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Peggy Aycinena
Peggy Aycinena
Peggy Aycinena is a freelance journalist and Editor of EDA Confidential at www.aycinena.com. She can be reached at peggy at aycinena dot com.

IP for Cars: Lawsuits are like Sandstorms

 
April 20th, 2017 by Peggy Aycinena


There’s two kinds of conversations
when it comes to electrical systems and cars. One is about the power train and the other one is about the advanced driver-assistance system, ADAS. Distinct as they may be, both of these systems can benefit from the optimizations associated with design automation, and both of these systems today are mashed up against the complexities of using third-party IP.

Chips in cars today need to manage the power train, or they need to provide safety and security for the driver – but either way, they need to work perfectly every time, all the time, and in some pretty hellish conditions. It’s hot under the hood and the road today is unforgiving. So are the lawyers.

So what’s a third-party IP provider supposed to do? Turn tail and run? Never sell into the automotive market where litigation looms larger than a sandstorm in April on the Texas Panhandle? Or try to man-up and work with the automotive market to provide IP that fits well into the chips that such customers need?

Read the rest of IP for Cars: Lawsuits are like Sandstorms

ESDA CEO Confab: It was a Dark and Stormy Night

 
April 13th, 2017 by Peggy Aycinena


Something eerie and inexplicable happened on Thursday evening, April 6th
. Out of nowhere, an intense storm swept through the Bay Area, unannounced and without warning. The skies darkened, the winds howled, severe rain pelted the crowded, suddenly dangerous freeways, and hundreds of thousands lost power.

Meanwhile, exactly in the midst of the most violent part of this mysterious storm, the CEOs of the four most important companies within the ESD Alliance sat on stools in front of an audience assembled at Synopsys and chatted about this, that, and the other. Seemingly oblivious to the profound violence unleashing itself just outside the windows, they acted as if nothing was amiss.

Everything in the industry – and the world – was in order: Wonderful, with the data pointing continuously up and to the right, and everywhere ample evidence for a bullish, optimistic, and excited outlook on the future of EDA and IP.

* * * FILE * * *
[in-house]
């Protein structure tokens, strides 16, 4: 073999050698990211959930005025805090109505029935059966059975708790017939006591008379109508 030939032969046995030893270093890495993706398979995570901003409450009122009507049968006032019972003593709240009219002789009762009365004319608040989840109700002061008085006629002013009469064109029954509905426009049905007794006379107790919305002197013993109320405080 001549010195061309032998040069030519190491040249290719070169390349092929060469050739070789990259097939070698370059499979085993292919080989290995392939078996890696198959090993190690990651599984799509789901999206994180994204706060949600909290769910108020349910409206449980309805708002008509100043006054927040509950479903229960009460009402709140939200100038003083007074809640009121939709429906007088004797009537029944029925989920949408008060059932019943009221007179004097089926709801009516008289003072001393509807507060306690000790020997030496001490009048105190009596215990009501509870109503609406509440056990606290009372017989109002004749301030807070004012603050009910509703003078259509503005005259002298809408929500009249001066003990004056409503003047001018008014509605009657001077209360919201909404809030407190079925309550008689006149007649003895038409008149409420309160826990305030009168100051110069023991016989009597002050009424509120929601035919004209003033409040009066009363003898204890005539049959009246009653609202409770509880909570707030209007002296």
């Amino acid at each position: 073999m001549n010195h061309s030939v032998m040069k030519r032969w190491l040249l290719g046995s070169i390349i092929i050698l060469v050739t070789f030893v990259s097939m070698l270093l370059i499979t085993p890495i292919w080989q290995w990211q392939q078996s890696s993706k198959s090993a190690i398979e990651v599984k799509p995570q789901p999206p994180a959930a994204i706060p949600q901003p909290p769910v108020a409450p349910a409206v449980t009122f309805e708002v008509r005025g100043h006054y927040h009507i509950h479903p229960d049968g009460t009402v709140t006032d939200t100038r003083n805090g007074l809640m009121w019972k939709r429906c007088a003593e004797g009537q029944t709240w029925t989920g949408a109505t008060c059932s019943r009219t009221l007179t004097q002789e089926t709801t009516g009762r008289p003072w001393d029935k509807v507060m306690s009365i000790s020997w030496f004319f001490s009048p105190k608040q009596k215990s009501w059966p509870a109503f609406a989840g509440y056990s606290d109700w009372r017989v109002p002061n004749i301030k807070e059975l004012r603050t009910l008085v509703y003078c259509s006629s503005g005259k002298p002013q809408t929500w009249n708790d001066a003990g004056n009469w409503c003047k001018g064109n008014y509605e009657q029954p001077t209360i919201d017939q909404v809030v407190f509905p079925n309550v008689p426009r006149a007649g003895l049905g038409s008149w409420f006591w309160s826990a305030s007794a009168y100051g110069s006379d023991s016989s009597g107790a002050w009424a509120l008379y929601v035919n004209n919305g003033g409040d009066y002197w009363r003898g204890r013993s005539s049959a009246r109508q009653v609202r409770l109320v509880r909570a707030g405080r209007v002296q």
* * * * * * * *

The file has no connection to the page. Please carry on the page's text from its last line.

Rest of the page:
No matter that Nature was having its way out there in the darkness, that the U.S. had bombed Syria the hour before their discussion began, that the drumbeat for answers about entanglements with Russia was quickening, or difficult conversations with the President of the PRC were underway that very day in Florida – the CEOs of Synopsys, Cadence, Siemens/Mentor Graphics and SoftBank/ARM sat relaxed and easy, basking in the evident vitality of the EDA and IP industries, and allowing themselves to be shepherded through a congenial confab of confident chit-chat by Ed Sperling of Semiconductor Engineering fame.

That fact that the vagaries of Nature never came into the conversation was not surprising; the fact the Mr. Sperling refused all opportunities to bring what he termed as “politics” into the conversation was quite the opposite. Surprising, that is.

Read the rest of ESDA CEO Confab: It was a Dark and Stormy Night

Performance-IP: Finding a Different way to Compete

 
March 16th, 2017 by Peggy Aycinena


It takes skill and surgical precision
to launch and maintain a tech startup, especially today and extra-especially in a market as competitive as IP. Nonetheless, Massachusetts-based Performance-IP seems to have accomplished that feat.

It’s true, this is not the first IP company co-founded by Performance-IP CTO Gregg Recupero. In the early 1990’s, he helped to found VAutomation which developed IP for system-level verification [and was acquired by ARC in 2000].

In our phone call this week, I asked Recupero how a small IP company today can compete with the behemoth IP providers.